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The human immune system consists of two important elements – the nonspecific (innate) immune system and the adaptive (targeted/specific) immune system. Both of these elements of the immune system work in co-operation to defend the body against invading and dangerous organisms such as parasites, fungi, viruses and bacteria.

Anti-Disease System

The principal part of an individual’s immunity (first line of defense) is composed further of 2 components – the first being the skin and mucous membranes (physical barrier). If the outside skin barrier has been compromised, the next layer of defense is subsequently activated in response. The significant index of the activation of the secondary defense mechanisms is inflammation – that is characterized by a localized redness and swelling where the invading organisms are found. Additionally it is systemically marked by a increase in body temperature (fever) and the presence of pus around the infected area and possibly the presence of white blood cells in the urine.

A raised body temperature (fever) is one of the ways that the body keeps its homeostasis (equilibrium ) so that all the chemical reactions which happen in the body occur at a spot of optimum efficiency, and this is essential for attaining ultimate wellness and health. A raised body temperature assists in destroying foreign organisms.

Parts of this System

The various constituents of the Main defense mechanisms include the following:

Phagocytes

these include macrophages and neutrophils. Their job is to mostly ingest and in doing this, destroy invading harmful pathogens. The procedure whereby a phagocyte emerges in the blood and into the cells to ingest invading organisms is known as phagocytosis. This is carried out by the phagocyte recognizing the harmful organism, and locking on it, and thereby ingesting it. Some germs conceal their identities, and may confuse phagocytes; the immune system may overcome it by covering pathogens with opsonins. These are complement proteins which then give “handles” for the phagocytes to lock onto invading germs and thereby destroy them.

In the case where specific pathogens are resistant to these, the immune system then reacts by providing additional supports – helper T cells release chemicals that stimulate the macrophages, which then release additional destructive enzymes which are deadly to these pathogens. Neutrophils also pierce the invasive organism’s membrane by using defensins. When phagocytes can’t ingest the invading organisms, they discharge their poisonous weapons to the extracellular fluid, which then destroys these pathogens. Neutrophils destroy themselves in the process of eradicating pathogens, but macrophages can continue to destroy dangerous substances.

Natural Killer Cells

exist in the bloodstream as well as the lymphatic system. These cells can lyse and then destroy cancer cells and virus infected body cells until the adaptive immune system is switched on. They’re a part of a group of cells known as large granular lymphocytes. They can eradicate a high number of overseas harmful cells and organisms, and they’re non-specific in their harmful targeting. Natural killer cells destroy harmful cells by calling them and inducing programmed cell death (also called apoptosis). They also give off powerful chemicals which encourage the body’s inflammatory reaction.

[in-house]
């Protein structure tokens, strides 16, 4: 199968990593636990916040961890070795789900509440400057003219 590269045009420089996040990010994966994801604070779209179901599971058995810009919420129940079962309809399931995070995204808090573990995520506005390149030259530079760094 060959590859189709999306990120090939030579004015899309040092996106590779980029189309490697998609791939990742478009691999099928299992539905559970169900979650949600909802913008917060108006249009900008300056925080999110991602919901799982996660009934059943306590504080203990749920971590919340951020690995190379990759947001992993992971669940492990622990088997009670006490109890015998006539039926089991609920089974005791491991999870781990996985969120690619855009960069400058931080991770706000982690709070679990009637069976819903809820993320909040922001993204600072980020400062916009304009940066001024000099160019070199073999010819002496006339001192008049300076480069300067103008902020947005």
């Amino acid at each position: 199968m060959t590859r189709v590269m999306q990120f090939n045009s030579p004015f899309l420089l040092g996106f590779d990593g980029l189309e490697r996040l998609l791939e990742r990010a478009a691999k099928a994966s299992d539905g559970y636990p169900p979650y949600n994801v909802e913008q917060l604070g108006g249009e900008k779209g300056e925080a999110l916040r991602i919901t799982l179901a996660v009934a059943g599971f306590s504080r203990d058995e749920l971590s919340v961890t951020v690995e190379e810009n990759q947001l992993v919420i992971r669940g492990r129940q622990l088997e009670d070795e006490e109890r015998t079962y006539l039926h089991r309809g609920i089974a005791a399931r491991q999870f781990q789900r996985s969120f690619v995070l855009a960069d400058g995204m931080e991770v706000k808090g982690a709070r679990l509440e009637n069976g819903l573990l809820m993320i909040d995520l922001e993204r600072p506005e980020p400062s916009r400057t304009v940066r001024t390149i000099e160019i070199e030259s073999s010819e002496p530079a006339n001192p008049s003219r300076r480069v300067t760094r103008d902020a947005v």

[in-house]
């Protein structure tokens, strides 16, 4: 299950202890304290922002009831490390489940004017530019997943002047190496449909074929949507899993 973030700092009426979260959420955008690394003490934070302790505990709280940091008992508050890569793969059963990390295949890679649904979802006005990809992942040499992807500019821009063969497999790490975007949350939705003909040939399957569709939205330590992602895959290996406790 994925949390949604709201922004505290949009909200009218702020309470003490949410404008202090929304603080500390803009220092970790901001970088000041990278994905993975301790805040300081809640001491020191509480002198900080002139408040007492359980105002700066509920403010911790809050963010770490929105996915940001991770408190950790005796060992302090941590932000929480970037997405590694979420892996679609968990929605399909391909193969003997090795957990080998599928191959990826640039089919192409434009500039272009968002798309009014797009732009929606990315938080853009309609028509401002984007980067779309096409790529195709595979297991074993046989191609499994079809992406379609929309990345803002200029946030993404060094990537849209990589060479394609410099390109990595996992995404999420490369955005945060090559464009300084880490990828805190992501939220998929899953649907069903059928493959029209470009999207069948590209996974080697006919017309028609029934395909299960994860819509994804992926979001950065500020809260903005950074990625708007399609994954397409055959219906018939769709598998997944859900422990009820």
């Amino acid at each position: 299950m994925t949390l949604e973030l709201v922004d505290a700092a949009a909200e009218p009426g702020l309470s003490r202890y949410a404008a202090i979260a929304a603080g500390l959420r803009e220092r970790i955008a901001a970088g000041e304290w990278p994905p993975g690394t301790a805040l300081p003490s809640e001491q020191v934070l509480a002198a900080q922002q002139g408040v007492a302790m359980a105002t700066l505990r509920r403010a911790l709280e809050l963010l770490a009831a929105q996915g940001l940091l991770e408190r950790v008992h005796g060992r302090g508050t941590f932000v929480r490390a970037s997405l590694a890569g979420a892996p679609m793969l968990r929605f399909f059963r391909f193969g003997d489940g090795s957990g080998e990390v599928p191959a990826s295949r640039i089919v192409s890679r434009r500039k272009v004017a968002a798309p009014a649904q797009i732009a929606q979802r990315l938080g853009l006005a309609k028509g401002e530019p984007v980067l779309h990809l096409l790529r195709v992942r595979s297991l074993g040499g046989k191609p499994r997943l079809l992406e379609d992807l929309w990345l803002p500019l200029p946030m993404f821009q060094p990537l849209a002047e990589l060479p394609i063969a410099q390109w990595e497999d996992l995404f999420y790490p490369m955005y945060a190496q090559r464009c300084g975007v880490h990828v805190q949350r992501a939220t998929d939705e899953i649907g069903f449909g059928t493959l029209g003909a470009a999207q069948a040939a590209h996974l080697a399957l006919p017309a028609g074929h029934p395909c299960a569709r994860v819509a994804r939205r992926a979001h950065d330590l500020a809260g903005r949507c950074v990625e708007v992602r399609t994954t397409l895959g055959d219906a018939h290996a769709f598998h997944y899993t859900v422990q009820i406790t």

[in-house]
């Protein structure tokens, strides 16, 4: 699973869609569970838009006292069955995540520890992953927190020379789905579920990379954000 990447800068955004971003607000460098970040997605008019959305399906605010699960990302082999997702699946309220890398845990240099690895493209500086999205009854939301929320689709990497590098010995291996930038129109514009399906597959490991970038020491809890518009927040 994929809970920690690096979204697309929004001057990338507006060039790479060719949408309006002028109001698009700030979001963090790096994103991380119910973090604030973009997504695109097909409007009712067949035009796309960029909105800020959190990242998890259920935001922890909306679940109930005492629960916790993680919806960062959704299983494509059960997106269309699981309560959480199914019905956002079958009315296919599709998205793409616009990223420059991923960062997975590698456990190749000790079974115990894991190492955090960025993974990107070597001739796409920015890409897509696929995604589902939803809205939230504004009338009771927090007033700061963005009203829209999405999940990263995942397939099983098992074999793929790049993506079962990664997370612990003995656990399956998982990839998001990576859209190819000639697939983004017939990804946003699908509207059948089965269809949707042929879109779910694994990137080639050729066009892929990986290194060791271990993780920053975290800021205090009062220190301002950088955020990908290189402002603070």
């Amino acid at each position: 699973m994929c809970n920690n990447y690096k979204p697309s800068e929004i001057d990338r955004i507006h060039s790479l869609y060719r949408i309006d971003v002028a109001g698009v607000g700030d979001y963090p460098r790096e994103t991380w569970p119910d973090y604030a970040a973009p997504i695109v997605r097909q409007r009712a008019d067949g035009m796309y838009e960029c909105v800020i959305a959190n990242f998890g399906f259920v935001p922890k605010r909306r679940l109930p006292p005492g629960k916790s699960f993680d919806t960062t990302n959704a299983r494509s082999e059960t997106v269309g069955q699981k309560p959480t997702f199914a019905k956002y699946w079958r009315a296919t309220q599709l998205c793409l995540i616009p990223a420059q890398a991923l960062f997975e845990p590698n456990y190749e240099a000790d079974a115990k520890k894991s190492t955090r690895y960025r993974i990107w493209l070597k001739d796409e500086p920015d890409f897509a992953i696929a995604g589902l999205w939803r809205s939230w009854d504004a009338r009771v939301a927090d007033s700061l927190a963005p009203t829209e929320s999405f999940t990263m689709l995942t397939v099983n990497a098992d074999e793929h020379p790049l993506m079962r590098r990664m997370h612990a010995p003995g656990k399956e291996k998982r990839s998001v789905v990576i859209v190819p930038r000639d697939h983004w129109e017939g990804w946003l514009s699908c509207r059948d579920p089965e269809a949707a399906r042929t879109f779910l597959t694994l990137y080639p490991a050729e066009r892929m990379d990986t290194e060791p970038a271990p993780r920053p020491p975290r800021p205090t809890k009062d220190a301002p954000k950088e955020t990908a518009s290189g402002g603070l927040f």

Inflammation is part of the principal defensive immune system. It’s activated by the external injury to body cells, or through intense heat (leading to burns), chemical irritation to the skin, or infection by fungi, bacteria and viruses. The inflammatory response leads to many resultant effects: prevention of spread of disease; disposal of dead cells and ruined pathogens; alert to immune system and base for cell and tissue repair. It starts with a chemical alert – substances being released into the extracellular fluid – these are released from injured or stressed cells. These may also be triggered by the release of certain proteins in the blood (histamine reaction ).

Macrophage cells (and certain other cells ) have special detection skills which can then trigger the immune system. Another effect of inflammation contains the dilation of the blood vessels around the disease, allowing more blood flow into the area, which promotes rapid recovery. The blood vessels and surrounding tissues also become more permeable, allowing for the migration of immune system cells more rapidly into the affected body area. Exudate is the resultant fluid in the greater movement of blood and cells to the affected region, and this causes localized swelling. This fluid may press against nerve endings, causing the pain reaction. Phagocyte mobilization occurs as a consequence of inflammation, and invading organisms are destroyed.

Secondary Response System

The Adaptive (or Secondary) Component of a individual’s immunity is the body’s built in specific immune response, which is obtained throughout a person’s lifetime of exposure to different invading organisms. The adaptive immune system is triggered after the immediate reaction of the major immune system response, and functions for more than the primary immune defense. The concept of immunization, by the first exposure of a person to a handicapped or dead pathogen, and its resulting effect being that the immune system develops antigens specific to this pathogen functions within the secondary defense mechanisms.

The secondary immune system is a concentrated resistance to several organisms, and its stimulation induces the body to respond and destroy any particular pathogen it’s been programmed to react to. It prevents reinfection by the same organisms. Often the secondary immune system will have been activated with no person being aware, they might have very mild signs of malaise for 24 hours or less, and that’s the secondary immune system destroying a recognized pathogen.